“It’s probably the kind of logic only a terrified woman understands,” Sadie said around a second bite of chocolate.

 

That is just grating.

The Remains of the Dead - Wendy Roberts

This is an interesting combination of two fields - a little forensics and a connection with grieving families. Generally speaking, those who deal in the sciences are not portrayed as very sensitive to social graces.

Endgame - Kristine Smith

I should continue reading this just to finish off the series, but I have really lost a lot of interest. Plus, blech, John Shroud. His character grosses me out in a very visceral way (behavior-wise, not based on physical description). It irritates me that it seems like he's Jani's endgame (hah!) partner.

Batman: War Drums - Andersen Gebrych, Bill Willingham, Pete Woods, Damion Scott, Brad Walker, Cam Smith, Troy Nixey, Andersen Gebrych Oh, Steph.
The Blue Cotton Gown: A Midwife's Memoir - Patricia Harman I went into this memoir thinking it would be a modern day version of Jennifer Worth's The Midwife. I was sorely mistaken. There are barely any stories of midwifery, especially since the author's practice had discontinued OB services prior to the writing of the book.

The Blue Cotton Gown was about Patricia Harman and her husband's inability to manage their own finances time and time again.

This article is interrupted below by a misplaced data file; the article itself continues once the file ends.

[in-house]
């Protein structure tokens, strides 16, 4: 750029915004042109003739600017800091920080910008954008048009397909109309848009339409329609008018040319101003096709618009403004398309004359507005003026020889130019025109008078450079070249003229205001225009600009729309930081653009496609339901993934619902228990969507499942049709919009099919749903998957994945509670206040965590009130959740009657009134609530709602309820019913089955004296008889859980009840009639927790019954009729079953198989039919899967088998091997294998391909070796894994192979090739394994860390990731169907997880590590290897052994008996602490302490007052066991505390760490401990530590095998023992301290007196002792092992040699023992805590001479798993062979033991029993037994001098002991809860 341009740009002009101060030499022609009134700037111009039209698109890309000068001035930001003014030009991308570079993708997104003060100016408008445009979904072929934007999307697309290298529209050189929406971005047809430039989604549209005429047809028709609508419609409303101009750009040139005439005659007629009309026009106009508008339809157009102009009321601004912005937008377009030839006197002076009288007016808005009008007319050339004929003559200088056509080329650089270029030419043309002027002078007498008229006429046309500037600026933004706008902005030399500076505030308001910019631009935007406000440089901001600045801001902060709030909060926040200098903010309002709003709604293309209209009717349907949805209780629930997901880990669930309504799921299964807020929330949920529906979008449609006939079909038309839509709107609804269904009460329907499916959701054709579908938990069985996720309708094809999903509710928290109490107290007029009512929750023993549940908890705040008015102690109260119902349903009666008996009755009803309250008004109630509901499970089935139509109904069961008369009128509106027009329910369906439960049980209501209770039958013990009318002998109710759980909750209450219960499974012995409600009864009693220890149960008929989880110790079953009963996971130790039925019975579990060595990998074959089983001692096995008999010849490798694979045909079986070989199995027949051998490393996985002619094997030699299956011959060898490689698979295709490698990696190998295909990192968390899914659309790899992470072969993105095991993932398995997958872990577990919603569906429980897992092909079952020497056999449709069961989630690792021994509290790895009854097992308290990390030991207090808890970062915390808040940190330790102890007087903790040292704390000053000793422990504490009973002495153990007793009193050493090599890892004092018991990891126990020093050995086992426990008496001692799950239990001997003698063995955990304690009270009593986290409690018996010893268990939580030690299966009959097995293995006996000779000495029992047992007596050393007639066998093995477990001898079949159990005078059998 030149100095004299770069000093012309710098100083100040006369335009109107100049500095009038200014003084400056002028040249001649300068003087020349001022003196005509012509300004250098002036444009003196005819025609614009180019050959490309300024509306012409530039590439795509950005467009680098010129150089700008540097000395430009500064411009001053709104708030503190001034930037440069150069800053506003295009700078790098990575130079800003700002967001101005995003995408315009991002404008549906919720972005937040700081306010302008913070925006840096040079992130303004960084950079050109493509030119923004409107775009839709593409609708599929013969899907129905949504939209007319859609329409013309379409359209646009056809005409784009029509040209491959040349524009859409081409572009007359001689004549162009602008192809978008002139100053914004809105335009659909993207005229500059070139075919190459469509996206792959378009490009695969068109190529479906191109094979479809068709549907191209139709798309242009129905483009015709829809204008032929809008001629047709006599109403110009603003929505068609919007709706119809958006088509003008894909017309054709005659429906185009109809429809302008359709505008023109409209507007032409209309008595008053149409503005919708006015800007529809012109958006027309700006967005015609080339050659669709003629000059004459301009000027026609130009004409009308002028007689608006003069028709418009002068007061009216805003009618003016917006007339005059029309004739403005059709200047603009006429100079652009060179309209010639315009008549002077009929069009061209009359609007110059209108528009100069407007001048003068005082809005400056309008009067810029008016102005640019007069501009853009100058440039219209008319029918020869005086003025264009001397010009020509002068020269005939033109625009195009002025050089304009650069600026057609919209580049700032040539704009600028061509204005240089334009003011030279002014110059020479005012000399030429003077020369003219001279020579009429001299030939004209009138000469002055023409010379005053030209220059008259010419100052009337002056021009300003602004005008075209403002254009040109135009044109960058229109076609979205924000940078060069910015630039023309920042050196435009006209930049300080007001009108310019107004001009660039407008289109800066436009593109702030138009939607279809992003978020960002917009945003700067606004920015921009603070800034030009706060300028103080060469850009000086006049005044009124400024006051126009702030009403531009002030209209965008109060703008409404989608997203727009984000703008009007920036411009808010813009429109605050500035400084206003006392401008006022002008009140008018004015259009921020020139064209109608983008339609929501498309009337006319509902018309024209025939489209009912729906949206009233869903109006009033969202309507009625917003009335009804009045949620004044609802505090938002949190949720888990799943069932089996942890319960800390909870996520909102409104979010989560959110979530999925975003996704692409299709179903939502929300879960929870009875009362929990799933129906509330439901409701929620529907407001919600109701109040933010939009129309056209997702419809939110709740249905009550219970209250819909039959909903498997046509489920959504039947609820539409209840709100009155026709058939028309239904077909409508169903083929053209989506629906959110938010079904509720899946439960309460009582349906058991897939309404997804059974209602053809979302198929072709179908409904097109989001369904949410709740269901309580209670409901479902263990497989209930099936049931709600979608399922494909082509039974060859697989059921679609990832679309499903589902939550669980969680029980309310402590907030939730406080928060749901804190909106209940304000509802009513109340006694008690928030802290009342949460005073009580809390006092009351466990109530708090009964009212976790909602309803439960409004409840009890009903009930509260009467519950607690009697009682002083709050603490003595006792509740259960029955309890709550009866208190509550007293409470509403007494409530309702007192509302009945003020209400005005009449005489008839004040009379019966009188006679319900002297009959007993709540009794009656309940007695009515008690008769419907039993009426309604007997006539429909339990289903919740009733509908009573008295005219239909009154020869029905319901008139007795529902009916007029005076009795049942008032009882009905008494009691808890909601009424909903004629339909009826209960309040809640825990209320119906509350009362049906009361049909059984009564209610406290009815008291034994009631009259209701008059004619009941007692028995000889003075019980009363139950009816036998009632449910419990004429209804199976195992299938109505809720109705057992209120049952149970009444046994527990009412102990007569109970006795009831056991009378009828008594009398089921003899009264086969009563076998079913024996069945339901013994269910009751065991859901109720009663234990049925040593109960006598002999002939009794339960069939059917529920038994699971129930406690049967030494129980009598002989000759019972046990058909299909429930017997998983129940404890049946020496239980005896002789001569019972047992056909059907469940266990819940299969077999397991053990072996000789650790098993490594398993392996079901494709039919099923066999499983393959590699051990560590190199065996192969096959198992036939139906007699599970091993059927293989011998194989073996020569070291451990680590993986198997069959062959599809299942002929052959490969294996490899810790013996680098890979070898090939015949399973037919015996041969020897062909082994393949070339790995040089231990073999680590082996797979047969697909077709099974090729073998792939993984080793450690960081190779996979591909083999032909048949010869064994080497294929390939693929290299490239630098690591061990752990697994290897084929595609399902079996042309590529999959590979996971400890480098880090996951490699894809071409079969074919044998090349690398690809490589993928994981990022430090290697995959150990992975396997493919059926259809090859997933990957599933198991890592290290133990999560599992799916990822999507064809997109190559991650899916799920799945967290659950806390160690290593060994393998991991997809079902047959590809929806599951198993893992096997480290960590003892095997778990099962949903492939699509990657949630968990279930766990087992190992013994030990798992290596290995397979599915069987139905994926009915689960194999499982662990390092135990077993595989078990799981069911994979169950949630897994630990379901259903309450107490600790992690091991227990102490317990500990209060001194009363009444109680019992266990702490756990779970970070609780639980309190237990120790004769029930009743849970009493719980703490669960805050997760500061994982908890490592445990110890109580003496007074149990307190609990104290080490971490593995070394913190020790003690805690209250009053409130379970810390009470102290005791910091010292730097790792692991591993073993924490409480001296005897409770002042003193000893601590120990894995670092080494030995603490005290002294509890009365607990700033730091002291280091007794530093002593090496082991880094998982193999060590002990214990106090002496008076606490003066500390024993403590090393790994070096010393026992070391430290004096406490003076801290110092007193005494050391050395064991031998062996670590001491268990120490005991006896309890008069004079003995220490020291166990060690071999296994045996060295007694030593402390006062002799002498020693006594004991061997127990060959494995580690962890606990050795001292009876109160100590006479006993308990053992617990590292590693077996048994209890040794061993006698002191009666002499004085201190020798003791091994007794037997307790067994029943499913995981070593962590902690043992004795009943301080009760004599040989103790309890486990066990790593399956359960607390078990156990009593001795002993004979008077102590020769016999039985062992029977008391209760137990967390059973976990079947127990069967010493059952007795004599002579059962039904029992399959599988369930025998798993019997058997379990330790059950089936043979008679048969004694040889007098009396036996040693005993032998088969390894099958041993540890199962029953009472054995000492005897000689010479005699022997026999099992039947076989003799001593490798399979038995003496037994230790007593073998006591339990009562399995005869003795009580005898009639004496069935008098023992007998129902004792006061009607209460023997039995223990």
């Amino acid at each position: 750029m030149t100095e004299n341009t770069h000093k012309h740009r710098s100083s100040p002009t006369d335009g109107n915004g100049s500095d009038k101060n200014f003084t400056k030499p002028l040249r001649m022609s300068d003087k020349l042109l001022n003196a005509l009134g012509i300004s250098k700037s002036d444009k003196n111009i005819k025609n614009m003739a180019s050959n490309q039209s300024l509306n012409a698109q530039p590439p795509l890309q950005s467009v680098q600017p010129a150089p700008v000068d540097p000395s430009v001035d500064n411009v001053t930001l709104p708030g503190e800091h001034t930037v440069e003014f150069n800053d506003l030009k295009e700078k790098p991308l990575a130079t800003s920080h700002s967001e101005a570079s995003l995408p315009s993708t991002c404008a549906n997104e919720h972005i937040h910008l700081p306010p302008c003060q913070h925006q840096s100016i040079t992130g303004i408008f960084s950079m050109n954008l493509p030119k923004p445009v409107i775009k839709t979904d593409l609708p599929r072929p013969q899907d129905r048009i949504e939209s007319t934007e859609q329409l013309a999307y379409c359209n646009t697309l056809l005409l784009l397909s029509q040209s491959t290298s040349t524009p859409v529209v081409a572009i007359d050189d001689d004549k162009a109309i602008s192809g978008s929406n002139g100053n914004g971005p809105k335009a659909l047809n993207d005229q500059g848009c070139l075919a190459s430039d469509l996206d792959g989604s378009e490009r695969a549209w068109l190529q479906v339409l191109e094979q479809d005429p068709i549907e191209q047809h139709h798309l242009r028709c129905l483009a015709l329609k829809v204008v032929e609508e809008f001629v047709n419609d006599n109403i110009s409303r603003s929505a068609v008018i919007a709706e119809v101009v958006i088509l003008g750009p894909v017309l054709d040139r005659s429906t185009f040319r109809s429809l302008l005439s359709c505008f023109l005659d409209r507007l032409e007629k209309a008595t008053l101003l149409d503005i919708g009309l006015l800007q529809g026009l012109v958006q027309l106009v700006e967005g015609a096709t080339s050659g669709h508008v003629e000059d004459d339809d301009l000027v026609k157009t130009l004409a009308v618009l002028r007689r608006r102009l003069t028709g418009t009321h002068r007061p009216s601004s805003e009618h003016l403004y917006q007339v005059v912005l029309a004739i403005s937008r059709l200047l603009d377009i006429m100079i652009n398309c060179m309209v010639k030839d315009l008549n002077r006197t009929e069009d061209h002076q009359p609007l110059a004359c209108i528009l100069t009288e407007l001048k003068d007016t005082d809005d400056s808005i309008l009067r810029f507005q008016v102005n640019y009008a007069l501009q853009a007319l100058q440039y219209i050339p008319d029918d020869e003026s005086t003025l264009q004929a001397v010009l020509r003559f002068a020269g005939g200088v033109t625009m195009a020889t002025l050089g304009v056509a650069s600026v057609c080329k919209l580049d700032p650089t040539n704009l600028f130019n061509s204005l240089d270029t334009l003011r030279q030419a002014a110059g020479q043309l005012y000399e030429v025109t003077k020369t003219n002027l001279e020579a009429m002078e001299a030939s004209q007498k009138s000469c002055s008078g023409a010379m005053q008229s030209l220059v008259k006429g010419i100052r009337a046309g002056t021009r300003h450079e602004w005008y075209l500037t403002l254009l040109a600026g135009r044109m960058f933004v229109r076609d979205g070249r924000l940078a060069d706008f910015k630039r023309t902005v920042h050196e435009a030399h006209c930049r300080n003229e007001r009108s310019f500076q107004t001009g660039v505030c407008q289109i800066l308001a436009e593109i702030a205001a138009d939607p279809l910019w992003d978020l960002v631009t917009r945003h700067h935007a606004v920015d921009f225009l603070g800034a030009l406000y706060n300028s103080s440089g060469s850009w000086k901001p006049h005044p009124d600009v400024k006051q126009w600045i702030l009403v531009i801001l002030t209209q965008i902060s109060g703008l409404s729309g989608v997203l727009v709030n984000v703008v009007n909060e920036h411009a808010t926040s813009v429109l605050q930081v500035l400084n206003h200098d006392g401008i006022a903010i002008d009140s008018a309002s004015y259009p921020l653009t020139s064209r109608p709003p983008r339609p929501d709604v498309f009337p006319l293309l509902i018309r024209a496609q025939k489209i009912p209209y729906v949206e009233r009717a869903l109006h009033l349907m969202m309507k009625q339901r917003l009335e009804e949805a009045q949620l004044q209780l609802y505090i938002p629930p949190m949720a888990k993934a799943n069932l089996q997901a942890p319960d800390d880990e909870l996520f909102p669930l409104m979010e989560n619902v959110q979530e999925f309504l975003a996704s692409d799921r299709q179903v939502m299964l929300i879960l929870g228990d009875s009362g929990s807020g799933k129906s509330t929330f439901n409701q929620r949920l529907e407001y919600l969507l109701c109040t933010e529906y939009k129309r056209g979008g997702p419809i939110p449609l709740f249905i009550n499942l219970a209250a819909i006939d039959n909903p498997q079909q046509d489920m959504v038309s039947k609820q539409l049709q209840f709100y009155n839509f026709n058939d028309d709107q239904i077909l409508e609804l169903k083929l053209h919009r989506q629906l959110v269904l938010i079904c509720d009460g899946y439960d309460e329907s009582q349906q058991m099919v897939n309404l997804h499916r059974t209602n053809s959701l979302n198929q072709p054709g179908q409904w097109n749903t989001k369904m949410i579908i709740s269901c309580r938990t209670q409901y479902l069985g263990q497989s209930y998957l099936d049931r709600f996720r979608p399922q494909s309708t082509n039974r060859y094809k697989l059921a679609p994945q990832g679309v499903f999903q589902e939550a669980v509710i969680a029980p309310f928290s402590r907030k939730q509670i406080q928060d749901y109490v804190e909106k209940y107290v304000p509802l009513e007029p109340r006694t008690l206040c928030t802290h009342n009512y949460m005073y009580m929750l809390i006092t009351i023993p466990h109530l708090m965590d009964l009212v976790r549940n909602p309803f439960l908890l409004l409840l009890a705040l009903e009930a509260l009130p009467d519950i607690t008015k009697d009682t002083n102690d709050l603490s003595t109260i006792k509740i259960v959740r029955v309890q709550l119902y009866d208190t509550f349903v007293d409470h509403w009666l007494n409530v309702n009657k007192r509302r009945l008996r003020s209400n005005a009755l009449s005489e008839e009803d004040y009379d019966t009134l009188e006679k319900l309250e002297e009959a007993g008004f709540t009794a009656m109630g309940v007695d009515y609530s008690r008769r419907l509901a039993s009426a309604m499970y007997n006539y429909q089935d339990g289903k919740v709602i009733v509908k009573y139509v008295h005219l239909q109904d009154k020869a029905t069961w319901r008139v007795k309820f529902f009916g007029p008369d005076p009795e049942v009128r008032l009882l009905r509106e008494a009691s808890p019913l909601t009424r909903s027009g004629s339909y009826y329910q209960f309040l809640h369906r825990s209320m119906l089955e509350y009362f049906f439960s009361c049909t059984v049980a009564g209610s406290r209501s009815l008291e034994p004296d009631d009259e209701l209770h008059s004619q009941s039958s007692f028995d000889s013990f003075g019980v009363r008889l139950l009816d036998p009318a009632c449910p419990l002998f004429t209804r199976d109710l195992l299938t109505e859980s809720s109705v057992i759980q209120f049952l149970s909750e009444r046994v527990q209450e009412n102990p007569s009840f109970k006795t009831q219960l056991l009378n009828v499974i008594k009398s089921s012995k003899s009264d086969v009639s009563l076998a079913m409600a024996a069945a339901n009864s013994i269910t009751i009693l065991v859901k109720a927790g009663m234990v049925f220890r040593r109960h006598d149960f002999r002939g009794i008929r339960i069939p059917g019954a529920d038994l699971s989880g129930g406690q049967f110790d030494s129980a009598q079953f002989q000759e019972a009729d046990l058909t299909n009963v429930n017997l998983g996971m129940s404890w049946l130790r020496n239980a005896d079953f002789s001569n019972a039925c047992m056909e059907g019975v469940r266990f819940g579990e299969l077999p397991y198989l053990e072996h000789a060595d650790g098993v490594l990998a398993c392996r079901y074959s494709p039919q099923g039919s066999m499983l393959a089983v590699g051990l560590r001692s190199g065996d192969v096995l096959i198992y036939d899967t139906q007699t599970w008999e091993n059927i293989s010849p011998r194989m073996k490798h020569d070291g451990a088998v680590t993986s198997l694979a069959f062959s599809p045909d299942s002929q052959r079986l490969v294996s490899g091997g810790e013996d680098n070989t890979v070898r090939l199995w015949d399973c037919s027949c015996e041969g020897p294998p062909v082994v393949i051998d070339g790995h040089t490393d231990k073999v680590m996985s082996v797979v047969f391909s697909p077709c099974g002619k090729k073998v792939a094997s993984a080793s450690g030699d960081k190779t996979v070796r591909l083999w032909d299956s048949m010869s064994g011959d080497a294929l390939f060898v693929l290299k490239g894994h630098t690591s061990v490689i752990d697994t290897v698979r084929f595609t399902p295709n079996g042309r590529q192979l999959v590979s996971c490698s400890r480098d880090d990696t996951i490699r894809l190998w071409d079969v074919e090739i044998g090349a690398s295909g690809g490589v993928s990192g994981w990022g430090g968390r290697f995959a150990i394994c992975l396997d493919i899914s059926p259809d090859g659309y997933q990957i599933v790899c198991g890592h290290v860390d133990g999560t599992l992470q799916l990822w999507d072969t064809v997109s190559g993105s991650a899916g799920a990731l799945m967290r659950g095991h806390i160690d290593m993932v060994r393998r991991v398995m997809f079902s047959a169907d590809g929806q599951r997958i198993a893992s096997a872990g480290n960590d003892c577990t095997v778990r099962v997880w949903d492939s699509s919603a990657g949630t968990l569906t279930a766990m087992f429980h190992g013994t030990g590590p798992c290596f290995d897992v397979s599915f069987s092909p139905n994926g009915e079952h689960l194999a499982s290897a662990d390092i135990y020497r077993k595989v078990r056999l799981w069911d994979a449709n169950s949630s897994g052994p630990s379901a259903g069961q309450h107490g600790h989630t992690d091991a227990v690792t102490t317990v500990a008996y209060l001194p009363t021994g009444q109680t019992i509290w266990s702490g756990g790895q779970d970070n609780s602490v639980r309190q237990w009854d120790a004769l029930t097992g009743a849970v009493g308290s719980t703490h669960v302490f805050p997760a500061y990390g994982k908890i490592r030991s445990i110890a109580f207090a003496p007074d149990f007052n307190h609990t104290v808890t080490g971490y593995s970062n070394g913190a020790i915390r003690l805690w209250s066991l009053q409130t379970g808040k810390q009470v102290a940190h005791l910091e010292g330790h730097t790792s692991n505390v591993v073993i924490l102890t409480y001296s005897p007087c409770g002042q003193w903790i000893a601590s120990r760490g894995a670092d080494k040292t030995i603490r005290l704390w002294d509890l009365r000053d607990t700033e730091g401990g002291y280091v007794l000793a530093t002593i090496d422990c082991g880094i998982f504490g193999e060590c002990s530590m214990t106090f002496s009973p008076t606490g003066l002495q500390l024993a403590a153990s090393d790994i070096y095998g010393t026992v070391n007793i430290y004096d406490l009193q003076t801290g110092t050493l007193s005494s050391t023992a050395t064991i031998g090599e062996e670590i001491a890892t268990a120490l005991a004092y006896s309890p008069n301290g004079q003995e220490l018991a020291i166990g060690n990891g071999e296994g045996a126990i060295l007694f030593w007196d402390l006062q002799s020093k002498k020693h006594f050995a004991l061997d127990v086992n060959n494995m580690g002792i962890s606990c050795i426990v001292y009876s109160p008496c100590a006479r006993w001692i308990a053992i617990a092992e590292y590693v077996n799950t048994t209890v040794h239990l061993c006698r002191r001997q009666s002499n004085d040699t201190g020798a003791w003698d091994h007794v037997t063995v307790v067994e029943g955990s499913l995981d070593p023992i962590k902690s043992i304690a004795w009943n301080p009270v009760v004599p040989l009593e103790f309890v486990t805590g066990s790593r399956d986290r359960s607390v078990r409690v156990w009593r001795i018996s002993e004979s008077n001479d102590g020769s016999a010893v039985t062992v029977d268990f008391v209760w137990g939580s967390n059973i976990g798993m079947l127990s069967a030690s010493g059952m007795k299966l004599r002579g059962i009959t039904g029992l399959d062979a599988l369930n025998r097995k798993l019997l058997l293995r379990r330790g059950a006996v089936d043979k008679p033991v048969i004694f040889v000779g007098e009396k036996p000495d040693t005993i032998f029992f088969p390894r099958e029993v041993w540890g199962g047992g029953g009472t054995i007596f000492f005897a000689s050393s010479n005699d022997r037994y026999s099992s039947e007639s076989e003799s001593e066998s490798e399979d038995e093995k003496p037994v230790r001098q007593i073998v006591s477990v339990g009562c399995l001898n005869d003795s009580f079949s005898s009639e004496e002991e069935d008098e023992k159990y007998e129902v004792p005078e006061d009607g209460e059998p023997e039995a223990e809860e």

Extraordinary - David Gilmour Sometimes you cannot separate an author from his works, especially if the author is as unapologetically sexist as Gilmour. I read the transcript of his interview that was "taken out of context"; he is straight up back-pedaling.
Weird Things Customers Say in Bookshops - Jen Campbell Some of these quips seem like they might be too far "out there" to be real for many. However, I have worked retail for nearly ten years and let me tell you: people like this exist. People are really that stupid and I have met them.

That being said, it's funny to read about when it's not happening to me.

Zero Break

Zero Break - Neil Plakcy Most boring in the Mahu series. Too much internalizing thoughts about babies and not enough tension in the crime solving. Meh.
Dead Guilty - Beverly Connor I really love Diane Fallon as a character. She keeps a calm head under pressure, even when her life and the life of her friends are threatened. Diane has her vulnerabilities, but she does not let them define her.

What keeps this from a higher rating for me is how the "bad guy" comes into the story; he is barely a whisper in the mind of any of the main characters because his existence (even as a police officer, not perp) was revealed so late in the novel. The tension of the climactic caving scenes existed because of the environment, not because we had a good grasp on who he was as a person.
Anya's Ghost - Vera Brosgol
Carved in Bone - Jefferson Bass As with the Alex Delaware series, I enjoyed this book more for the supporting cast (Waylon and Big Jim) than I did for the main character, Bill (whose name I forgot and had to look up right now). Bill has some skeevy internal thoughts about women and his "accidentally passionate" kiss with his undergraduate student (who is younger than his own son) was just gross and unnecessary. I didn't like being inside his head.

His grieving process, if you can call it that, did not resonate with me in the least bit. I did enjoy the sciencey bits, though. If I continue on with this series, it's because of the bones.